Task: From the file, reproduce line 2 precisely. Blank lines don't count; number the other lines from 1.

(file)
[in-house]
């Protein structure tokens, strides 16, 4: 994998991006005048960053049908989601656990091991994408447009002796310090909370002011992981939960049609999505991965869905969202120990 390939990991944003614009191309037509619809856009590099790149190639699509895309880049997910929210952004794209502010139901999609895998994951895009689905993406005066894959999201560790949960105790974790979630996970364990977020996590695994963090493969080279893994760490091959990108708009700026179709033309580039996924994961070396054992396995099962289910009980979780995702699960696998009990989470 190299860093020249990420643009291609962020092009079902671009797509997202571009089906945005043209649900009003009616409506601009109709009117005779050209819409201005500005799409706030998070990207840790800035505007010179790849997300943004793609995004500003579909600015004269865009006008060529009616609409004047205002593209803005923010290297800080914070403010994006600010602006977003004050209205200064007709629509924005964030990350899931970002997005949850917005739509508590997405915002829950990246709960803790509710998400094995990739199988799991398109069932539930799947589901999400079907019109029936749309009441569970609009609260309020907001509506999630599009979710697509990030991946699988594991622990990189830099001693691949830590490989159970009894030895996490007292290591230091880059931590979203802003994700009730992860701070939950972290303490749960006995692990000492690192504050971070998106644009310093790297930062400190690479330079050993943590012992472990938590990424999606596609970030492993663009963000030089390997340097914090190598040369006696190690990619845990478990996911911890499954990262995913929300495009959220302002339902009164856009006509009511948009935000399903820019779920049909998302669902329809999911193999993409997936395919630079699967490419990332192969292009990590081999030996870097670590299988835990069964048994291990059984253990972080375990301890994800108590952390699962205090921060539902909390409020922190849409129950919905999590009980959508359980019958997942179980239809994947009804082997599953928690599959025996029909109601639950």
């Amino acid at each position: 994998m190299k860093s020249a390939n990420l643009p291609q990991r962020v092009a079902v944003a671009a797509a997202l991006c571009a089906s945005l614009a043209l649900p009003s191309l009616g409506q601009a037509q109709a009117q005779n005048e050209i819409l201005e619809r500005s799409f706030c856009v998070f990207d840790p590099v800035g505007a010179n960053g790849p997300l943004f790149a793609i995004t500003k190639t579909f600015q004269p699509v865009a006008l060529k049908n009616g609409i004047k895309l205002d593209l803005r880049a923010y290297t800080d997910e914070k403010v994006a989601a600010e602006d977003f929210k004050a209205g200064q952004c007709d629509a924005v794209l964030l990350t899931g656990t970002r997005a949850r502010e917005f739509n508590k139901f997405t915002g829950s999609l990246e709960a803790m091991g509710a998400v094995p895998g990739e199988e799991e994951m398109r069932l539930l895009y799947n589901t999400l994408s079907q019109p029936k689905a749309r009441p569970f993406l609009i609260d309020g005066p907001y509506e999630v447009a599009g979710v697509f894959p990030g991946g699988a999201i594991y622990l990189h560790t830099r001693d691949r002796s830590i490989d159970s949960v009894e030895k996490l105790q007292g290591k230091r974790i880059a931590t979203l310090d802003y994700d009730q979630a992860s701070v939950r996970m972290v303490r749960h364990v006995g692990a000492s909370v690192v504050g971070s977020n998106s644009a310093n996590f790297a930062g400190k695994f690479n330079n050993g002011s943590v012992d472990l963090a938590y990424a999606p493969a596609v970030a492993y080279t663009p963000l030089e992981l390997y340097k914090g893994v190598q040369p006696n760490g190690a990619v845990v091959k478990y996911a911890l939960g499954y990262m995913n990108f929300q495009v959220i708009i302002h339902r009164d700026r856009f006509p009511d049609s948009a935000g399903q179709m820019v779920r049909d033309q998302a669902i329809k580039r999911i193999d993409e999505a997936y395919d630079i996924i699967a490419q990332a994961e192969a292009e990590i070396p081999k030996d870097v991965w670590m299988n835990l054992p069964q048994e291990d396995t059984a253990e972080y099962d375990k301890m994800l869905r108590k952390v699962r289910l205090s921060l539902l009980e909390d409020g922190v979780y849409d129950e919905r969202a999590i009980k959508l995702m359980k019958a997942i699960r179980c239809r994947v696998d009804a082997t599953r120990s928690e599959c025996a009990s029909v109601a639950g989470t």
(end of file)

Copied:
């Protein structure tokens, strides 16, 4: 994998991006005048960053049908989601656990091991994408447009002796310090909370002011992981939960049609999505991965869905969202120990 390939990991944003614009191309037509619809856009590099790149190639699509895309880049997910929210952004794209502010139901999609895998994951895009689905993406005066894959999201560790949960105790974790979630996970364990977020996590695994963090493969080279893994760490091959990108708009700026179709033309580039996924994961070396054992396995099962289910009980979780995702699960696998009990989470 190299860093020249990420643009291609962020092009079902671009797509997202571009089906945005043209649900009003009616409506601009109709009117005779050209819409201005500005799409706030998070990207840790800035505007010179790849997300943004793609995004500003579909600015004269865009006008060529009616609409004047205002593209803005923010290297800080914070403010994006600010602006977003004050209205200064007709629509924005964030990350899931970002997005949850917005739509508590997405915002829950990246709960803790509710998400094995990739199988799991398109069932539930799947589901999400079907019109029936749309009441569970609009609260309020907001509506999630599009979710697509990030991946699988594991622990990189830099001693691949830590490989159970009894030895996490007292290591230091880059931590979203802003994700009730992860701070939950972290303490749960006995692990000492690192504050971070998106644009310093790297930062400190690479330079050993943590012992472990938590990424999606596609970030492993663009963000030089390997340097914090190598040369006696190690990619845990478990996911911890499954990262995913929300495009959220302002339902009164856009006509009511948009935000399903820019779920049909998302669902329809999911193999993409997936395919630079699967490419990332192969292009990590081999030996870097670590299988835990069964048994291990059984253990972080375990301890994800108590952390699962205090921060539902909390409020922190849409129950919905999590009980959508359980019958997942179980239809994947009804082997599953928690599959025996029909109601639950």